If you are relatively knew to the world of knives and sharpening, jargon surrounding the various angles for a knife can end up being a little confusing.
Especially when it comes to purchasing a knife sharpener – how do you know which sharpening angles are catered for? Which sharpener will better maintain the knives in your collection?
If you are parting with a significant sum of money for an electric knife sharpener, you will want to make sure it will do the job you need it to do.
And of course when buying knives in the first place, you will want to purchase the correct angled knife for the job you have in mind.
This article attempts to explain all that and more. Here we are going to delve into all the different angled knives available, what their main uses are and what to bare in mind when it comes to sharpening such knives.
The Angle of the Dangle
To begin with it is important to realize that most knives, (and the majority of the ones we discuss below) have a bevel on both sides. When you hear people talk of a 20 degree angle knife, they will be referring to the angle on one side. In total the angle of the knife edge will be 40 degrees. (See diagram for a clearer example of what we mean.)
Knowing your angle is especially important when it comes to sharpening a knife. A 20 degree bevel will need to be placed against your sharpening stone at 20 degrees to get the best results.
If using an electric sharpener, or a manual pull through sharpener, you will want to ensure that the angle guide can accommodate the type of knife you are using. Likewise, you will want to ensure when sharpening a double bevel knife that your sharpener is working on both sides of the blade at the same time. (If it doesn’t, you will need to flip the knife so that each bevel is sharpened adequately enough).
Single Bevel Knives
Of course, there are always exceptions to the rule. There are in fact cases when a knife only has a one sided bevel. Some Asian style knives fall into this category.
What you will find here is that one side is sharpened to between 14 and 20 degrees, with the other being 0 degrees. If you have any Asian style knives it is best to check this before you carry out any maintenance. To cater for the American market, many Asian style knife manufacturers have begun to bevel both sides of the blade in keeping with the western approach.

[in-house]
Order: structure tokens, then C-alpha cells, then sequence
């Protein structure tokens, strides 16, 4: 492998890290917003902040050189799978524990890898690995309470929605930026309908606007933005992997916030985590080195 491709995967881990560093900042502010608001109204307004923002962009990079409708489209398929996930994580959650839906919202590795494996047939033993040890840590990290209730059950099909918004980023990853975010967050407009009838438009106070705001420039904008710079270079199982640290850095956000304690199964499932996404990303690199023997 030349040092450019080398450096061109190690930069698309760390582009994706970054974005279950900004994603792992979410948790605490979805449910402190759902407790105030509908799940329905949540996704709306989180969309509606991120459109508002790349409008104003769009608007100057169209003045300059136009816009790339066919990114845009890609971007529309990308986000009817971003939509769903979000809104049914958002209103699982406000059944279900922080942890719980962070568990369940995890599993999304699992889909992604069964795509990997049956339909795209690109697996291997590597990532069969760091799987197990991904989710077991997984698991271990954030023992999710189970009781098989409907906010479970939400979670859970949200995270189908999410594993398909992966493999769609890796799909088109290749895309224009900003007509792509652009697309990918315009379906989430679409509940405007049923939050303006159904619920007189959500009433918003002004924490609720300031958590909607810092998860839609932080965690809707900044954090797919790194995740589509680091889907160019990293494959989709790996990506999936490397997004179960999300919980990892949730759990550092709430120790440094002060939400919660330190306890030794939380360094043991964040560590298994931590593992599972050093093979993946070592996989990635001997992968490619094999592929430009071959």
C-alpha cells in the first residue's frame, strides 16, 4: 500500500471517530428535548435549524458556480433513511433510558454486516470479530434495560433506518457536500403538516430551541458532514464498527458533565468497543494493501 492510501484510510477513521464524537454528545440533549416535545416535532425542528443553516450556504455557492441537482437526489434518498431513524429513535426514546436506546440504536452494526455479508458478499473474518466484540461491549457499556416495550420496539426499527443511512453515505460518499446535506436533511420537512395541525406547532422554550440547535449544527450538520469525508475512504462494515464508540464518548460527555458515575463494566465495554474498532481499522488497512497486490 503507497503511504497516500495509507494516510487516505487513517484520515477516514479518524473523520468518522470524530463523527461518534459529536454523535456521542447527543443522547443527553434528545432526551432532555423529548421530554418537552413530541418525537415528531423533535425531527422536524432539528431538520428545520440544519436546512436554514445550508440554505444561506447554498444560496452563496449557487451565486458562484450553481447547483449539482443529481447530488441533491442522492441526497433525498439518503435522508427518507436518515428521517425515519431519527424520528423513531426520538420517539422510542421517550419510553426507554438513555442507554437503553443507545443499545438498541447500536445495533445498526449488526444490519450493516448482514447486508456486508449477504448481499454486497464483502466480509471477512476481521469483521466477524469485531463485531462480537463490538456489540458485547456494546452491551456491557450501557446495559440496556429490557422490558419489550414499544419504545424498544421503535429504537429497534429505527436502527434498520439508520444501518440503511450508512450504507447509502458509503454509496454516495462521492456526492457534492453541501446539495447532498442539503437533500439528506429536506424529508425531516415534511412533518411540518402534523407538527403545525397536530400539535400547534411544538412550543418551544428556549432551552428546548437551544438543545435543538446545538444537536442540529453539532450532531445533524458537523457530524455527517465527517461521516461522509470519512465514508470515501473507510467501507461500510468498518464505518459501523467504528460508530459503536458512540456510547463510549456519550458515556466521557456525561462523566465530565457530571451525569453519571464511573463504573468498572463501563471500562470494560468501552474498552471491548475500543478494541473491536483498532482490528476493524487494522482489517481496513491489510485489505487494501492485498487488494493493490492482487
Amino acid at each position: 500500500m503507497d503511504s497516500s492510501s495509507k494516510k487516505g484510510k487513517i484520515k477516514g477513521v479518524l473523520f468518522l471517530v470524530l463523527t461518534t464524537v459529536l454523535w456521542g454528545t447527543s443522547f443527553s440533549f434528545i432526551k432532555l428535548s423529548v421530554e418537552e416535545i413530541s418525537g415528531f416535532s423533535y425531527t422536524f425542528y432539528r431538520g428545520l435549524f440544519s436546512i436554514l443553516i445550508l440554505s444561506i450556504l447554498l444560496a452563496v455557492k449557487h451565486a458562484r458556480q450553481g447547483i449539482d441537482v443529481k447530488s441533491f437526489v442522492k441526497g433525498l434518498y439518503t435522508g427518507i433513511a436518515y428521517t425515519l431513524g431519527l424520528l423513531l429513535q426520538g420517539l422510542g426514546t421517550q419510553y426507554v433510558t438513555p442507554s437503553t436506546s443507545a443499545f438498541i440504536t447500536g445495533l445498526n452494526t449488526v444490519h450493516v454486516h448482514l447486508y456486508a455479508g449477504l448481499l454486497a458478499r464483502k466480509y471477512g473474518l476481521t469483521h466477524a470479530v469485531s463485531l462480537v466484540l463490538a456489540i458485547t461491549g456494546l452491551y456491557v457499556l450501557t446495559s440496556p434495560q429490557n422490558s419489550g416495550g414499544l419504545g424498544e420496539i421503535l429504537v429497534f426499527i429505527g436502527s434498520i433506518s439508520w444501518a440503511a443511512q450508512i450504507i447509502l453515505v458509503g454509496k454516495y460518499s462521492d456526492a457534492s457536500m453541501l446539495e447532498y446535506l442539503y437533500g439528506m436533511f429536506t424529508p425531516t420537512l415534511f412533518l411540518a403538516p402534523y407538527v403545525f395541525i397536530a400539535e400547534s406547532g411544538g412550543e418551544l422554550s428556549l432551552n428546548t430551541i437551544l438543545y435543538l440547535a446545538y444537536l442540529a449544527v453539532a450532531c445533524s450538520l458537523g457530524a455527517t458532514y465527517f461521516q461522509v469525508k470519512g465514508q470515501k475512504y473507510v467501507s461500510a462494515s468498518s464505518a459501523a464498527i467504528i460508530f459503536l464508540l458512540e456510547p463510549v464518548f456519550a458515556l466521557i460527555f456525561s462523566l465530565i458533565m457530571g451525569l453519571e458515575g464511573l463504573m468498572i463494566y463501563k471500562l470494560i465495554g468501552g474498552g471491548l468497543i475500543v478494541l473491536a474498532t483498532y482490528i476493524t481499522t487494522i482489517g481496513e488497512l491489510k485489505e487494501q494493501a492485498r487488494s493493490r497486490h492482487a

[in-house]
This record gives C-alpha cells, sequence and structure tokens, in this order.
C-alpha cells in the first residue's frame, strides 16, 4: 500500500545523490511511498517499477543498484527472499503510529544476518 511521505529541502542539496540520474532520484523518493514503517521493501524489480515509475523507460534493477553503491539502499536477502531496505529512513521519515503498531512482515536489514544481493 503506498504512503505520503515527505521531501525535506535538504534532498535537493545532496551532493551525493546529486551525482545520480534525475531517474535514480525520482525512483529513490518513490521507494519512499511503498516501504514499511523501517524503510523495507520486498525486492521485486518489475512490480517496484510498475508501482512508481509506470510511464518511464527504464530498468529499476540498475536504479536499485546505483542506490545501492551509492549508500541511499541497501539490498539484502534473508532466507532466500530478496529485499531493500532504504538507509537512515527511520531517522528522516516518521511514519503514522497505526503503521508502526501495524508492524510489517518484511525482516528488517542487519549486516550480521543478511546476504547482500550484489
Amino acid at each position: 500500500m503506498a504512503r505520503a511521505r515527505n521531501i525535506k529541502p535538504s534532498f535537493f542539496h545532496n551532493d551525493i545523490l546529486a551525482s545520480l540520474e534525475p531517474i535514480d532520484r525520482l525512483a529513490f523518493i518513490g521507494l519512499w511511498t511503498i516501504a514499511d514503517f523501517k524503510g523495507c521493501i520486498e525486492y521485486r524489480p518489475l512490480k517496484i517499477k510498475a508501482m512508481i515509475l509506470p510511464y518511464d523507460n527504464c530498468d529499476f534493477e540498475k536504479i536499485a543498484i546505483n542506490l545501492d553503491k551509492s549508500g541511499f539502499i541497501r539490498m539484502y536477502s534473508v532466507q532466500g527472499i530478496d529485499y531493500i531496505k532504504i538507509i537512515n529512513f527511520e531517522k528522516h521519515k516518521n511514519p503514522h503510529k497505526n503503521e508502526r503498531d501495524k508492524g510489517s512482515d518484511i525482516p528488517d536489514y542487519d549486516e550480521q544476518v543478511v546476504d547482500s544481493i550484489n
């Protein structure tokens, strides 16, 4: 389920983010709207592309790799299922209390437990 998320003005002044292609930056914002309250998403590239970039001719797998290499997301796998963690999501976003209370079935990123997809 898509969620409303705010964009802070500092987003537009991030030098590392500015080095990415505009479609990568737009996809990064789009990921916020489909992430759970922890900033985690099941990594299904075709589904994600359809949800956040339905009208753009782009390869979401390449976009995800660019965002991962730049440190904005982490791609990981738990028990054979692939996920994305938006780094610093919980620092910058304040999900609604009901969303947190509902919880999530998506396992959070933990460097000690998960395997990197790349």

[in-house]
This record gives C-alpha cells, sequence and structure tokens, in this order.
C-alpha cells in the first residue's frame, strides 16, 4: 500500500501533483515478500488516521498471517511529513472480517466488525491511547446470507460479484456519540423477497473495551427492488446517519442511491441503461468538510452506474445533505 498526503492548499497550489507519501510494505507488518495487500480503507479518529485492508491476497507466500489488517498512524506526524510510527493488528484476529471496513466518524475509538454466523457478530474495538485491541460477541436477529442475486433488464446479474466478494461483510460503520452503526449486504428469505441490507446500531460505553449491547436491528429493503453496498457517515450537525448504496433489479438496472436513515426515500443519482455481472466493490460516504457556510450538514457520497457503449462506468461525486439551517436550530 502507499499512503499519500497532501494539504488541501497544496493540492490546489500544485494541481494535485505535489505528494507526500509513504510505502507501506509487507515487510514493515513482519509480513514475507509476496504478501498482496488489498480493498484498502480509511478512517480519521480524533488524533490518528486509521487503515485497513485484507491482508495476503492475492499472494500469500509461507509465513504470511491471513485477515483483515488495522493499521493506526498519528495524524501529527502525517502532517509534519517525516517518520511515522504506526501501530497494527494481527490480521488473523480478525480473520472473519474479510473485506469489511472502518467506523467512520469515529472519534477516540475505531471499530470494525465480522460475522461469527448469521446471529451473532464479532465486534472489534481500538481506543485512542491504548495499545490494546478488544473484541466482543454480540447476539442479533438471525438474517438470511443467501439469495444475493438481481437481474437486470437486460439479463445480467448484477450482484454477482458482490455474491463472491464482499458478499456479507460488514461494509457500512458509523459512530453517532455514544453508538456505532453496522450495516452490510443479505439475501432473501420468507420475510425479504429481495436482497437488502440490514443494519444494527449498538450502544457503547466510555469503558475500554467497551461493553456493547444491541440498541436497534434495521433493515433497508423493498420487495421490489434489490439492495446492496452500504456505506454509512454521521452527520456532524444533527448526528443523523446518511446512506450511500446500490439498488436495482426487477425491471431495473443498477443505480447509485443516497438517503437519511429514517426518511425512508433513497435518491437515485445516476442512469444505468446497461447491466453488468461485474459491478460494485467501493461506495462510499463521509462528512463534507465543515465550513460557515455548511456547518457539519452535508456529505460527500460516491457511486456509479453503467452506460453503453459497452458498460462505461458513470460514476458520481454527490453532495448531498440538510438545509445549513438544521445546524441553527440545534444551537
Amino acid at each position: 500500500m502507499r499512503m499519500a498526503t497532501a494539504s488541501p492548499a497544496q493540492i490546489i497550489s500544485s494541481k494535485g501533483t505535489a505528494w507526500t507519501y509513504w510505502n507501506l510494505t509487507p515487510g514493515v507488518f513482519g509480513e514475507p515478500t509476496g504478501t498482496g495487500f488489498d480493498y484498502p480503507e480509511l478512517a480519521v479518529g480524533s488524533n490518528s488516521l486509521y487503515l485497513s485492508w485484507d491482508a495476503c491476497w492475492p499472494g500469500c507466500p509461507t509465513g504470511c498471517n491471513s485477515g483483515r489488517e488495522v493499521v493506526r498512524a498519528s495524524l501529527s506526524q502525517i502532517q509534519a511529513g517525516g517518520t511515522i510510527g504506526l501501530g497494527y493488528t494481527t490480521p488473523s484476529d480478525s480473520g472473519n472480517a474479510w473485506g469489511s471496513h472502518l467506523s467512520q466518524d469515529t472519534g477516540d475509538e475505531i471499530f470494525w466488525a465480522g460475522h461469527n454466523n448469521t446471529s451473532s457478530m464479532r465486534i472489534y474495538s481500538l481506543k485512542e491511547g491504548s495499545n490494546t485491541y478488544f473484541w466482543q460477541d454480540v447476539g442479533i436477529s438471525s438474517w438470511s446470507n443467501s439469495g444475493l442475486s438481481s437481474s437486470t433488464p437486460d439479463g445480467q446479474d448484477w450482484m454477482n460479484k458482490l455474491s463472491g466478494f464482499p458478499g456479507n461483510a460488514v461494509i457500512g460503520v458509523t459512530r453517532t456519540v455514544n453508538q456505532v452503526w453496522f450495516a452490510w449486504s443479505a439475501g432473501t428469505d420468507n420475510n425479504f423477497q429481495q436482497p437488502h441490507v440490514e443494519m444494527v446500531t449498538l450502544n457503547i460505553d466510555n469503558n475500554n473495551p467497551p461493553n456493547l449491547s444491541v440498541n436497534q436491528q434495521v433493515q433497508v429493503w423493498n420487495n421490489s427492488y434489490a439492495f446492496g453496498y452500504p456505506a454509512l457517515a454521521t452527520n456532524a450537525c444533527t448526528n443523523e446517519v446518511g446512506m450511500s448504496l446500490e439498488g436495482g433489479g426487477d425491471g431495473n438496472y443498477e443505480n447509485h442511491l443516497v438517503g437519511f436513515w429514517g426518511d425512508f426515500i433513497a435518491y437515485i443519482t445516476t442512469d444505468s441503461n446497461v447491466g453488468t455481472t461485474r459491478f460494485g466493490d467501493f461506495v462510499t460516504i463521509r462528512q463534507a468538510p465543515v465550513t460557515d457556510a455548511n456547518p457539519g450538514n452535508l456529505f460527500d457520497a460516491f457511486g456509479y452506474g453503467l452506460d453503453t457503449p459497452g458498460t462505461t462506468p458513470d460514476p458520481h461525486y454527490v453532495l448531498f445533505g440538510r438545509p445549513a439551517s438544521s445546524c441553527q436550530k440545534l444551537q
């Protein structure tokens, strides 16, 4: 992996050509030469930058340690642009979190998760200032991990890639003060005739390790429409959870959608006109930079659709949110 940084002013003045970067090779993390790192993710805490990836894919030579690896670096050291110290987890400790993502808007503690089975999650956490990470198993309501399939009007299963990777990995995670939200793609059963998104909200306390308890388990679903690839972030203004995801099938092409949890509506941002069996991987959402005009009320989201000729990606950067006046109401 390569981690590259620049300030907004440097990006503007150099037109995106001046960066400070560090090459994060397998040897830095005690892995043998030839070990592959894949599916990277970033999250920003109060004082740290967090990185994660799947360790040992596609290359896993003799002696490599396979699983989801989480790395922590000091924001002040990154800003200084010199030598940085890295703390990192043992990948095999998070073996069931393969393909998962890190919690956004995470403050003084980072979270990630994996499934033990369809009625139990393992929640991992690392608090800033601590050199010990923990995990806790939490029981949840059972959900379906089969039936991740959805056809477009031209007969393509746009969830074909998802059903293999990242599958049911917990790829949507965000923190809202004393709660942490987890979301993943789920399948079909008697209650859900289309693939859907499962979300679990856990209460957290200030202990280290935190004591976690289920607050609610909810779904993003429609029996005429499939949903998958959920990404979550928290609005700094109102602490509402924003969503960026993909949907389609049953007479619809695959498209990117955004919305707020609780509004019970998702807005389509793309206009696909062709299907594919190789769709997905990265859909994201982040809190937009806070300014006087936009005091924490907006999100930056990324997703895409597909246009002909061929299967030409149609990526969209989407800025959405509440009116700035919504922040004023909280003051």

The average Asian style blade is actually sharpened to around 17 degrees. Again, if you have only a one sided bevel – DO NOT place that knife in an electric or manual pull through sharpener that sharpens both sides of a blade simultaneously. You will end up ruining your knife and sharpener.
Choosing Alternative Angles
On many standard kitchen knives or hunting and sporting knives you can actually sharpen to a slightly different angle than the factory sharpening.
However, when doing so you will need to consider the durability of the edge and the sharpness you wish to achieve. A lower angle will definitely give you a sharper edge, however durability will be compromised.
Of course the purpose of the knife comes into play here. If you need something robust to use in the field, giving the blade a low angled edge will not be appropriate. Below we explain how the various angle choices can affect your knives, and which angle best suits a particular purpose.
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What the angles actually mean in practice:
Under 10 Degrees Sharpened Angles
Clearly from what we have been discussing above, a low angle bevel is more suitable to cutting softer materials. The edge is just not strong enough to take much in the way of hard action.